Beyond that, someone who's able to code on a whiteboard will a fortiori be able to code with a keyboard and editor, and will typically code better with a keyboard and editor than someone who relies on the keyboard and editor to be able to code.
The relevant job skill here would have been the willingness to do anything for the great pay and food. I wasn't and I had other employment options I chose after it became clear I would not be allowed to jump to another project anytime soon.
Day-to-day work is necessarily collaborative and productive... Whereas when at the board in an interview one person knows the "answer" and is across the table testing the other. It's a completely different set of pressures and requires different skill.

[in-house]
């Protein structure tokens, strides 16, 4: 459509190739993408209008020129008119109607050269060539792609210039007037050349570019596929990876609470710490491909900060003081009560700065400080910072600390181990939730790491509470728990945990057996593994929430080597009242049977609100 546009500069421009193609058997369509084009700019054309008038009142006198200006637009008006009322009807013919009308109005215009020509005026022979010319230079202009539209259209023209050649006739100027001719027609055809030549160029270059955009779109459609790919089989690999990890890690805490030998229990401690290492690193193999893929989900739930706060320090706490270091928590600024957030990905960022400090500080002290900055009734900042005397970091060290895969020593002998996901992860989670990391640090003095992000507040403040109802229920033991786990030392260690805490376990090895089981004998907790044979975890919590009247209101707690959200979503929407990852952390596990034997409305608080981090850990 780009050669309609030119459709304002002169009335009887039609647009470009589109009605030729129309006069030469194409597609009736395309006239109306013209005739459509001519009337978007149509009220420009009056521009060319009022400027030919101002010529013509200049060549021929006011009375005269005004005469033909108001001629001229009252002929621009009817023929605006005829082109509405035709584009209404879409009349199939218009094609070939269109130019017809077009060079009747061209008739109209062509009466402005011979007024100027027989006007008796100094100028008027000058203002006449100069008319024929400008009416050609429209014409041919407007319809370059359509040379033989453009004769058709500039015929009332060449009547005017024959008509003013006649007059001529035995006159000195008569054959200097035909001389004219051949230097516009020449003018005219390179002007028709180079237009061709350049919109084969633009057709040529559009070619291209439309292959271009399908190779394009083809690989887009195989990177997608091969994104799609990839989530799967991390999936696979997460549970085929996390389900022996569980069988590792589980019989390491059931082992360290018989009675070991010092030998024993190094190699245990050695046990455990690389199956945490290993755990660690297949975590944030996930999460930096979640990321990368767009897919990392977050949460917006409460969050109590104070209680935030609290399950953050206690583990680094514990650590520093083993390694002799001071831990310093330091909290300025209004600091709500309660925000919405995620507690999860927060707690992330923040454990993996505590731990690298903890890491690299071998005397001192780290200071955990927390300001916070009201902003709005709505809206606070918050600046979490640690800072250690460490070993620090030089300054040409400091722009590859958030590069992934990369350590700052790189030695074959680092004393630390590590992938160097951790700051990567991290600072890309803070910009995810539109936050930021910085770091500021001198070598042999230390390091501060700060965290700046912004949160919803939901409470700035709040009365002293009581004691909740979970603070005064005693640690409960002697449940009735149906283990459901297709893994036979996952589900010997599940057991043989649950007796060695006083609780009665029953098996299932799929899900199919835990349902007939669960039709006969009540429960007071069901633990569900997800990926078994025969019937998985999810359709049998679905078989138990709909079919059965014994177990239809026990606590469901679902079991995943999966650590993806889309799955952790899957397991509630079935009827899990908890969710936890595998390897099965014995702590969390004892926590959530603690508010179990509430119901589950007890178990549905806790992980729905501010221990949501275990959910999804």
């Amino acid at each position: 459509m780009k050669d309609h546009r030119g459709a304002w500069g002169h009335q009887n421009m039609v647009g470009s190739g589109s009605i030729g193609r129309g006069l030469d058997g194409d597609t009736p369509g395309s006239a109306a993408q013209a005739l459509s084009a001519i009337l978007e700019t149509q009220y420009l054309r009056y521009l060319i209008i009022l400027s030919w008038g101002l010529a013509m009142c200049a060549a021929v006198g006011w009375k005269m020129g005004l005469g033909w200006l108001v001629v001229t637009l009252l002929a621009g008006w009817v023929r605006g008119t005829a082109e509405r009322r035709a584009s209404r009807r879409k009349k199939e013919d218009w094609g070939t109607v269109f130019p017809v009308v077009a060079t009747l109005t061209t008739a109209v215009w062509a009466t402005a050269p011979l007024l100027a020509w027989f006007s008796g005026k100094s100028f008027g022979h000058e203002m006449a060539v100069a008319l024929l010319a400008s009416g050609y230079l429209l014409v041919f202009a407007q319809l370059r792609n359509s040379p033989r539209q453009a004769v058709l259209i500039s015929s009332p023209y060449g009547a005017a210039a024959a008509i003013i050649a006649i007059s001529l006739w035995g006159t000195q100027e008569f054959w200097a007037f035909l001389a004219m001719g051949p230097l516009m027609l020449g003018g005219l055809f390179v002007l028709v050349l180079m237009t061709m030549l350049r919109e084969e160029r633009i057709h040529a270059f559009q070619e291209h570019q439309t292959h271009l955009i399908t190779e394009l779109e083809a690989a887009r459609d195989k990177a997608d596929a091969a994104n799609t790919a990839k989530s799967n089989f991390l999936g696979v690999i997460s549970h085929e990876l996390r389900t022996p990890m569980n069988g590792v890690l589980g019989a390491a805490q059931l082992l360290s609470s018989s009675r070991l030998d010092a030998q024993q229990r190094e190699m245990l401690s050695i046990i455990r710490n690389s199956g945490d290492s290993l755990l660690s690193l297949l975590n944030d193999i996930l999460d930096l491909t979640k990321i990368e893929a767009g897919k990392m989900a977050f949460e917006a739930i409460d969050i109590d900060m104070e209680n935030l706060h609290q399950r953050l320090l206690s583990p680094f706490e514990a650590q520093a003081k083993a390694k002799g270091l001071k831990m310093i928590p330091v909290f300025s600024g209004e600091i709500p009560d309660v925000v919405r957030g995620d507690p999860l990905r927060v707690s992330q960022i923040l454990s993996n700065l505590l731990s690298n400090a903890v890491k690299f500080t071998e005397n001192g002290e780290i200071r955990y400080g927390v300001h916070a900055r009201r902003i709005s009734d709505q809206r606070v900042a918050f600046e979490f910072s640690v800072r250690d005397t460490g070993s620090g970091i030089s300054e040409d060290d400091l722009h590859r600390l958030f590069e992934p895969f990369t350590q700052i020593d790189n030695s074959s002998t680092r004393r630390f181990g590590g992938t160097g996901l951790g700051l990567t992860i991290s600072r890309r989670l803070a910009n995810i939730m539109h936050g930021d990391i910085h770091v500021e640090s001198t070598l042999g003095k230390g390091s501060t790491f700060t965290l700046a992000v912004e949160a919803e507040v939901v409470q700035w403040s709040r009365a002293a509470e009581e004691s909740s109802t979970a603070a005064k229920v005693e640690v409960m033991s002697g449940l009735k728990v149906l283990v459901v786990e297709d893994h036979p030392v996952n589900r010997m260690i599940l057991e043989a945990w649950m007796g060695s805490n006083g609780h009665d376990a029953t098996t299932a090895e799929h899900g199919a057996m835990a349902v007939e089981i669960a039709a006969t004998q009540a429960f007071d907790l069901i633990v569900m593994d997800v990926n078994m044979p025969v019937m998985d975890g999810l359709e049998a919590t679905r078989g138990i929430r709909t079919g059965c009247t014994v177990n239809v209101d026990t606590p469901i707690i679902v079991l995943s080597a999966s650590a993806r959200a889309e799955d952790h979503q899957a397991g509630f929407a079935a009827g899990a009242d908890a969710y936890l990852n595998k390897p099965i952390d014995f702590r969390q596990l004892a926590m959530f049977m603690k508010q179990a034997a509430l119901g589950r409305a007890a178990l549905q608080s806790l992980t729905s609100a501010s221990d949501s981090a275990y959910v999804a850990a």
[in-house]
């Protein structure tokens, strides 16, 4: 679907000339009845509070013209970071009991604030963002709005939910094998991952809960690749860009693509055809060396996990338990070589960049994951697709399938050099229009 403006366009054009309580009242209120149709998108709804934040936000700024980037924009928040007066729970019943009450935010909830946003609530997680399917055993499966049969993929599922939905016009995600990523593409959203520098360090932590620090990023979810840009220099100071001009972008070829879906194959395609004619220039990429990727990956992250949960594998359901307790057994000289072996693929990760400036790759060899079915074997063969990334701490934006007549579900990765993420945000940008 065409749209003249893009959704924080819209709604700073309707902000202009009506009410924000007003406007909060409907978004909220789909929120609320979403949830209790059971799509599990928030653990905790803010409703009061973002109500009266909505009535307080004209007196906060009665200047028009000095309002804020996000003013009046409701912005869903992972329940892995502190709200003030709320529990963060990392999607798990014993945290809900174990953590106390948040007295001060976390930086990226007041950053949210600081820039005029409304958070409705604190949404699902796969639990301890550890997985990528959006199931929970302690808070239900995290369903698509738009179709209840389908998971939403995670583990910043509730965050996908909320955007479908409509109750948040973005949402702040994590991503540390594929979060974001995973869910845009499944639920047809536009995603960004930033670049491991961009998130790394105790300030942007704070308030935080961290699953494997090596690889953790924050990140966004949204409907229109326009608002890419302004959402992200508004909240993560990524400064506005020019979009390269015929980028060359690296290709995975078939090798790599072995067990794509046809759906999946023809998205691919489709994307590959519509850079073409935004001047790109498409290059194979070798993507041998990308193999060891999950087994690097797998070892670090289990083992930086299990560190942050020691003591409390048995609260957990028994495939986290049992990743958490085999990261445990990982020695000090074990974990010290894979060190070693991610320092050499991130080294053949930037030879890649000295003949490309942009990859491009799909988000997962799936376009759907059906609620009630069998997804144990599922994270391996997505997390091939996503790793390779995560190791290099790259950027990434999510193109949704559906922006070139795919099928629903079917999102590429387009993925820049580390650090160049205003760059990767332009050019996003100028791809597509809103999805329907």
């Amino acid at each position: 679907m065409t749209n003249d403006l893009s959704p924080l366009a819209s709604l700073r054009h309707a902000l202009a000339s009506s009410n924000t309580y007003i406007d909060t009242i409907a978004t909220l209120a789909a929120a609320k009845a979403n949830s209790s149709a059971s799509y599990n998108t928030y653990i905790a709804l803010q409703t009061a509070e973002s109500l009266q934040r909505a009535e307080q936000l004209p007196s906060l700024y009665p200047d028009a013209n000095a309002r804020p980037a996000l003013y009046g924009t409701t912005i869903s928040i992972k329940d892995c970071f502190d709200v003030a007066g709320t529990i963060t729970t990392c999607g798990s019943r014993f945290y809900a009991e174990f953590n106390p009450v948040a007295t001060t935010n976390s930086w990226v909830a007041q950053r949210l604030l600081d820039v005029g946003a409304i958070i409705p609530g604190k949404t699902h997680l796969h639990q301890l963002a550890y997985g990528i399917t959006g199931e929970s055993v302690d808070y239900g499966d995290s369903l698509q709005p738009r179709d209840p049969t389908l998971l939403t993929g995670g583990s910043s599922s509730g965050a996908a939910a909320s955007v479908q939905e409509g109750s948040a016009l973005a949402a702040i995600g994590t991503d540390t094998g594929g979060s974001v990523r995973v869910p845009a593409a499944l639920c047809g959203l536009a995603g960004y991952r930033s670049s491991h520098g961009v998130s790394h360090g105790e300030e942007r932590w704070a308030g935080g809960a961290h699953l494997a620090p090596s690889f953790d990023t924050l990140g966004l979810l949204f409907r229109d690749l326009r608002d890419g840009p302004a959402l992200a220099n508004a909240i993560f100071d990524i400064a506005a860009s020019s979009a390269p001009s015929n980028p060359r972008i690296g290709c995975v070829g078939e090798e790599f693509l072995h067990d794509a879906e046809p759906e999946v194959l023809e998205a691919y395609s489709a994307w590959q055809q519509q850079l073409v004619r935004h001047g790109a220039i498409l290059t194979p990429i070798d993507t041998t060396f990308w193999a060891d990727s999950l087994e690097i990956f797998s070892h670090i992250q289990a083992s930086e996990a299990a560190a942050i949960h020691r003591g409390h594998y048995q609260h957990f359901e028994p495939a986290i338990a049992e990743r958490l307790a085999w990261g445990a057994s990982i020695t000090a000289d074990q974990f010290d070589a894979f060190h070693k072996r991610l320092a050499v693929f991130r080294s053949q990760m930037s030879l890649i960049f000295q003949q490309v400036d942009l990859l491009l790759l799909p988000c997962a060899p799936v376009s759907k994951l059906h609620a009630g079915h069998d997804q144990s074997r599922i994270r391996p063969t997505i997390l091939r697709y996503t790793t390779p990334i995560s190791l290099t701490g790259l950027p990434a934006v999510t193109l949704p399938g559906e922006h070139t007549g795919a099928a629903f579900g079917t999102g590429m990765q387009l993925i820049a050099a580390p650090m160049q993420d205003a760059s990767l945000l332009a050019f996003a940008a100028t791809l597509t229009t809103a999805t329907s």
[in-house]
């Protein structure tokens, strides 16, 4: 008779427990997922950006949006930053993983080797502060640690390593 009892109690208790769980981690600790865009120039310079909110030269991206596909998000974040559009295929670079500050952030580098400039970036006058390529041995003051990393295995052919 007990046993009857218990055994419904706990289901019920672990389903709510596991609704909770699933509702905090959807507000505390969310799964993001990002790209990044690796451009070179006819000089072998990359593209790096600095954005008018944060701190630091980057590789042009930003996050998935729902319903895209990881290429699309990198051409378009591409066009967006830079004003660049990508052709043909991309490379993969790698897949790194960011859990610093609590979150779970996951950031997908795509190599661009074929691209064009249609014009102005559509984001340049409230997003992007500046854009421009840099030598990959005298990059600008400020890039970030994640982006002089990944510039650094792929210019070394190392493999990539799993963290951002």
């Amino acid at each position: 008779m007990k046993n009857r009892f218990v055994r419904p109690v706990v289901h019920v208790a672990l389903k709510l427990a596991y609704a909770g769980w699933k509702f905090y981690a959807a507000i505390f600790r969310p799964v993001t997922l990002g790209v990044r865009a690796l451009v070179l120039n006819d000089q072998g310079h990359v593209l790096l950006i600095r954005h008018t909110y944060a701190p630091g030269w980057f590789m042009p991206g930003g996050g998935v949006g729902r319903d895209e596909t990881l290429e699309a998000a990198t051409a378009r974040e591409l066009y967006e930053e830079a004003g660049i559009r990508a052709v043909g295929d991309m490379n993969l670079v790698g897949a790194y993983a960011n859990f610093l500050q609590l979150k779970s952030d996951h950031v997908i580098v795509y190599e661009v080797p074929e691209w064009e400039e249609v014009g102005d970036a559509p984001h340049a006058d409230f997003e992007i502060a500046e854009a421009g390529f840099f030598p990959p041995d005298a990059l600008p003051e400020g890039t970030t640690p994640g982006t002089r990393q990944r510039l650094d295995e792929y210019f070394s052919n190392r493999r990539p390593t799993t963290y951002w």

Further, I must have one of those faces people pity because its often that when I end up at the whiteboard the interviewer wants to "help" me if I don't spout off the answer immediately (I've learned to at least start talking so they will give me a second to think). This sometimes entails them trying to lead me down a path which is not the way I would have approached the problem. I'm confused, they think I'm an idiot, now I'm flustered, could this interview go any worse?
I've learned to politely ask for a second to consider and usually that completely solves the problem. I've been successful in technical interviews -- but the idea that it's the same thing as when working out hard problems with team members seems a little silly?
... will typically code better with a keyboard and
editor than someone who relies on the keyboard
and editor to be able to code
So you're basically encouraging people that rote-learn solutions and that line above is bullshit.
Startup idea: a device on which you can write code which you can subsequently edit by inserting, changing, moving around, and erasing lines
That is very subjective and I'd love to see some evidence of this.